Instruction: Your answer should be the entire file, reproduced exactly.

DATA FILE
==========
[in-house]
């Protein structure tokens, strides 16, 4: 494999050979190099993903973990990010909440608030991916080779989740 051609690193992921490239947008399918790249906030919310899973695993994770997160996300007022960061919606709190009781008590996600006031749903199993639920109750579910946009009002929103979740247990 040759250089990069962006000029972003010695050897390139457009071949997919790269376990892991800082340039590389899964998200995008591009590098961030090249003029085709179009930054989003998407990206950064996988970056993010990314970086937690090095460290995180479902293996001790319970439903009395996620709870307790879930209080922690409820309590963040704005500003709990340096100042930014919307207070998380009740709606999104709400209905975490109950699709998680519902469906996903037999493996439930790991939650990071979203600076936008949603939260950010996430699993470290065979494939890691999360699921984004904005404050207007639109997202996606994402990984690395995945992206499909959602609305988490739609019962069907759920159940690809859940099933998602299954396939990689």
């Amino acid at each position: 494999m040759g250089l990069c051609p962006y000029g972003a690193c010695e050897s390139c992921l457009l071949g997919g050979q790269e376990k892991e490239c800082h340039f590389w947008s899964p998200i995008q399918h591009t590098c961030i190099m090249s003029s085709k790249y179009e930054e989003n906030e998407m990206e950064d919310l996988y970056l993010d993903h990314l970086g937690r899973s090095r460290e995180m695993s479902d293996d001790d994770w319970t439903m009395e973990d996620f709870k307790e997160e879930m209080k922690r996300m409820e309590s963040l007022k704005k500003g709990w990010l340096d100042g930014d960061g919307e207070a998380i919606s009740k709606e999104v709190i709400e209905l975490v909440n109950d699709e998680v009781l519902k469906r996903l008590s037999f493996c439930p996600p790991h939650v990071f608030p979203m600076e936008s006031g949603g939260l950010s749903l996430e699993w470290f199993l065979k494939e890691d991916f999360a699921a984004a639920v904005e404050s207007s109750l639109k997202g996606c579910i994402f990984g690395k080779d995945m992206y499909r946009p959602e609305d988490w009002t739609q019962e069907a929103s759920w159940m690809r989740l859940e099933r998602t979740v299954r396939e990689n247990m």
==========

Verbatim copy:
[in-house]
């Protein structure tokens, strides 16, 4: 494999050979190099993903973990990010909440608030991916080779989740 051609690193992921490239947008399918790249906030919310899973695993994770997160996300007022960061919606709190009781008590996600006031749903199993639920109750579910946009009002929103979740247990 040759250089990069962006000029972003010695050897390139457009071949997919790269376990892991800082340039590389899964998200995008591009590098961030090249003029085709179009930054989003998407990206950064996988970056993010990314970086937690090095460290995180479902293996001790319970439903009395996620709870307790879930209080922690409820309590963040704005500003709990340096100042930014919307207070998380009740709606999104709400209905975490109950699709998680519902469906996903037999493996439930790991939650990071979203600076936008949603939260950010996430699993470290065979494939890691999360699921984004904005404050207007639109997202996606994402990984690395995945992206499909959602609305988490739609019962069907759920159940690809859940099933998602299954396939990689």
């Amino acid at each position: 494999m040759g250089l990069c051609p962006y000029g972003a690193c010695e050897s390139c992921l457009l071949g997919g050979q790269e376990k892991e490239c800082h340039f590389w947008s899964p998200i995008q399918h591009t590098c961030i190099m090249s003029s085709k790249y179009e930054e989003n906030e998407m990206e950064d919310l996988y970056l993010d993903h990314l970086g937690r899973s090095r460290e995180m695993s479902d293996d001790d994770w319970t439903m009395e973990d996620f709870k307790e997160e879930m209080k922690r996300m409820e309590s963040l007022k704005k500003g709990w990010l340096d100042g930014d960061g919307e207070a998380i919606s009740k709606e999104v709190i709400e209905l975490v909440n109950d699709e998680v009781l519902k469906r996903l008590s037999f493996c439930p996600p790991h939650v990071f608030p979203m600076e936008s006031g949603g939260l950010s749903l996430e699993w470290f199993l065979k494939e890691d991916f999360a699921a984004a639920v904005e404050s207007s109750l639109k997202g996606c579910i994402f990984g690395k080779d995945m992206y499909r946009p959602e609305d988490w009002t739609q019962e069907a929103s759920w159940m690809r989740l859940e099933r998602t979740v299954r396939e990689n247990m």